14. “I Capture the Castle” by Dodie Smith 

Narrated by 17-year-old Cassandra Mortmain, this novel captures her family’s eccentric life living in a decaying English castle. 

The story focuses on her personal development, her family’s financial struggles, and her romantic entanglements in 1930s England. It’s praised for its vivid characters and descriptive narration.

15. “Matilda” by Roald Dahl 

This children’s novel tells the story of Matilda Wormwood, a gifted girl with neglectful and abusive parents and a tyrannical school principal, Miss Trunchbull. 

Matilda discovers she has the power of telekinesis and uses it to stand up to the adults in her life. It’s a story about intelligence, friendship, and standing up against injustice.

16. “The Book Thief” by Markus Zusak 

Set in Nazi Germany, this novel is narrated by Death and follows the life of Liesel Meminger, a young girl who finds solace by stealing books and sharing them with others. 

Amidst bombings and the horrors of WWII, Liesel’s story is one of survival, the power of words, and the endurance of the human spirit.

17. “A Wrinkle in Time” by Madeleine L’Engle 

This science fiction and fantasy novel follows young Meg Murry, her brilliant brother Charles Wallace, and their friend Calvin O’Keefe as they embark on a journey through space and time to save Meg’s father from the evil forces that hold him prisoner on another planet. It explores themes of good vs. evil, love, and the power of individuality.

18. “Jane Eyre” by Charlotte Brontë 

This novel tells the story of Jane Eyre, an orphaned girl who endures a miserable childhood, to become a governess at Thornfield Hall. 

She falls in love with Mr. Rochester, the troubled master of the house, but discovers a secret that could ruin their chance at happiness. It’s a powerful exploration of morality, social class, sexuality, and feminism in Victorian England.

19. “Looking for Alaska” by John Green 

The novel is about Miles “Pudge” Halter, who enrolls in a boarding school to seek what the poet François Rabelais called the “Great Perhaps”. There he meets Alaska Young, and is drawn into her world. 

It’s a story filled with themes of life and death, the labyrinth of suffering, and the journey towards self-discovery.

20. “The Giver” by Lois Lowry 

Set in a seemingly utopian society that has eliminated pain and strife by converting to “Sameness”, a plan that has also eradicated emotional depth from their lives. 

Twelve-year-old Jonas is selected to inherit the position of Receiver of Memories, the person who stores all the past memories of the time before Sameness. 

As he begins to absorb the memories of his predecessors, Jonas discovers the dark and deadly truths of his community’s secret past.

The novel explores themes of freedom, choice, and the complex nature of human emotions.

21. “Little Fires Everywhere” by Celeste Ng 

This novel explores the weighty themes of motherhood, family dynamics, and identity through the intertwined lives of the Richardson family and Mia Warren, an enigmatic artist and single mother, in the progressive suburb of Shaker Heights, Ohio. 

It delves into the complexities of privilege, race, and the moral dilemmas that arise when rules clash with the messiness of human emotions.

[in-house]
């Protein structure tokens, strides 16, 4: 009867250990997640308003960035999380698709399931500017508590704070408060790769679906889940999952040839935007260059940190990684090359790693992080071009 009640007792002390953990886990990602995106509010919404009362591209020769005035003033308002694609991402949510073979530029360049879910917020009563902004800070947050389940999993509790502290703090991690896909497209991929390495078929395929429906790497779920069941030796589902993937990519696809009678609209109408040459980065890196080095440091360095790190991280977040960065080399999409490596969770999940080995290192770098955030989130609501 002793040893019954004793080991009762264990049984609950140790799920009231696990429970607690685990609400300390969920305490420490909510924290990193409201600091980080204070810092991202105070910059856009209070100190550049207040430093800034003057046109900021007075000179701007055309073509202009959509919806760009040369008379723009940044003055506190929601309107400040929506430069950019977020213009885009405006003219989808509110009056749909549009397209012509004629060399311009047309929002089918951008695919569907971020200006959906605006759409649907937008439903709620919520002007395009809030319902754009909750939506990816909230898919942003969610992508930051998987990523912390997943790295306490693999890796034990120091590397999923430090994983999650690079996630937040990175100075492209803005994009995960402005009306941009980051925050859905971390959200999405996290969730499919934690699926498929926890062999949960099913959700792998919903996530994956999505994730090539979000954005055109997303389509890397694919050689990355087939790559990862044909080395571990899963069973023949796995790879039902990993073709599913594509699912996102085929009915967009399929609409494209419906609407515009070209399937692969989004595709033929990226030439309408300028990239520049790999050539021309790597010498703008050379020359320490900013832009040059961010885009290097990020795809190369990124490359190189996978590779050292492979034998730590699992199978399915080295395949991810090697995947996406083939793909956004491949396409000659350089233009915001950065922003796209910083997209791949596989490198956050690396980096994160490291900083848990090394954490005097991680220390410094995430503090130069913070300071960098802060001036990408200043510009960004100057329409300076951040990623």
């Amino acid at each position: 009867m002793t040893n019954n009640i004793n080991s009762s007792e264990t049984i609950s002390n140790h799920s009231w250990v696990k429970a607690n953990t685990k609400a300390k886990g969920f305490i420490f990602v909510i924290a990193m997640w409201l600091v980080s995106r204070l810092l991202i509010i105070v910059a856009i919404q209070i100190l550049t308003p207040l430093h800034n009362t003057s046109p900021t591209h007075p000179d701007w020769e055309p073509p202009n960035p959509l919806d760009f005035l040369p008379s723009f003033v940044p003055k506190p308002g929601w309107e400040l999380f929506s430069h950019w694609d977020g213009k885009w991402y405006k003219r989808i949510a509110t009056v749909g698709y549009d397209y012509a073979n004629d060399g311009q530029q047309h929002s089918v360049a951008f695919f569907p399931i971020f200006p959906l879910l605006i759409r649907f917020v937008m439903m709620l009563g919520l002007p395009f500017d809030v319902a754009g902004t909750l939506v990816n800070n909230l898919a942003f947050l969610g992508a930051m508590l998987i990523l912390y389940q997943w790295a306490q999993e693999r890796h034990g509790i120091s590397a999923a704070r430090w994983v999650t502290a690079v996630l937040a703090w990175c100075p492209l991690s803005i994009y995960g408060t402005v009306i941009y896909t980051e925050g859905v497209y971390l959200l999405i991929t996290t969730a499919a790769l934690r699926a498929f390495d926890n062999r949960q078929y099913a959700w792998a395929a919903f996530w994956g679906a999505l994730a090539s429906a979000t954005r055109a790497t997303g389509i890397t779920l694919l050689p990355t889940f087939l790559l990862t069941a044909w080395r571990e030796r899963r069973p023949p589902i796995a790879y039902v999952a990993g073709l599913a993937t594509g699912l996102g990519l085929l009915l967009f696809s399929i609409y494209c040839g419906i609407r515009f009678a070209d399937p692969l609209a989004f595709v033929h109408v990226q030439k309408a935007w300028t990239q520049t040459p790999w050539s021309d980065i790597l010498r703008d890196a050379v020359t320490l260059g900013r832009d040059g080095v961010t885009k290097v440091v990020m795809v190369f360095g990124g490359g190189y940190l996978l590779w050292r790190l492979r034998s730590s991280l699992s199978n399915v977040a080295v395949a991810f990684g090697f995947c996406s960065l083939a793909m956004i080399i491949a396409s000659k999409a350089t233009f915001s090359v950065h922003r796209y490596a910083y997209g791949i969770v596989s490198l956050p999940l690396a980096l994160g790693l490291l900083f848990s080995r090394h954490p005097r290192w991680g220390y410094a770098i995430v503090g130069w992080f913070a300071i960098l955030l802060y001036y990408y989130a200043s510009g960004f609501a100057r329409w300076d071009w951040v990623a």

22. “Simon vs. the Homo Sapiens Agenda” by Becky Albertalli 

This is a coming-of-age novel about Simon Spier, a closeted gay high school student who prefers to save his drama for the school musical. 

However, when an email falls into the wrong hands, his secret is at risk of being thrust into the spotlight. 

It’s a warm, witty, and insightful exploration of identity, friendship, and the journey to self-acceptance.

23. “The Bell Jar” by Sylvia Plath 

A semi-autobiographical novel that follows the descent of Esther Greenwood, a talented young woman, into mental illness. 

Set in the 1950s, the story parallels Plath’s own experiences and provides a stark examination of mental health, societal expectations, and the pressure on women to conform to specific roles.

24. “Cinder” by Marissa Meyer 

This book is a futuristic retelling of the classic Cinderella fairy tale, set in a world where Earth is plagued by a deadly pandemic and intergalactic tension. 

Cinder, a gifted mechanic and cyborg, becomes entangled in a struggle against political intrigue, prejudice, and a deadly plague. 

The novel blends science fiction with the familiar elements of the fairy tale.

25. “Paper Towns” by John Green 

The story follows Quentin “Q” Jacobsen and his search for Margo Roth Spiegelman, his mysterious neighbor and childhood crush, who disappears after a night of revenge pranks. 

Q’s quest leads him to understand the realities versus the perceptions of the people around him, and the complex nature of identity.

26. “The Princess Diaries” by Meg Cabot 

This series chronicles the life of Mia Thermopolis, a teenage girl living in New York City who discovers she is the heir to the throne of a small European principality, Genovia. 

The books explore her adjustment to royal life, high school dramas, and the responsibilities that come with her newfound status.

27. “Before I Fall” by Lauren Oliver 

The novel revolves around Samantha Kingston, a high school senior who dies in a car crash but keeps reliving the day of her death over and over again. 

Through this experience, she examines her life and actions and the impact she has on those around her, ultimately discovering the value of everything she is about to lose.

28. “Wuthering Heights” by Emily Brontë 

Set on the Yorkshire moors, this novel is a tale of love and revenge between Catherine Earnshaw and Heathcliff, an orphan brought to Wuthering Heights as a child. 

The book explores themes of passion, the nature of love, and the destructiveness of jealousy.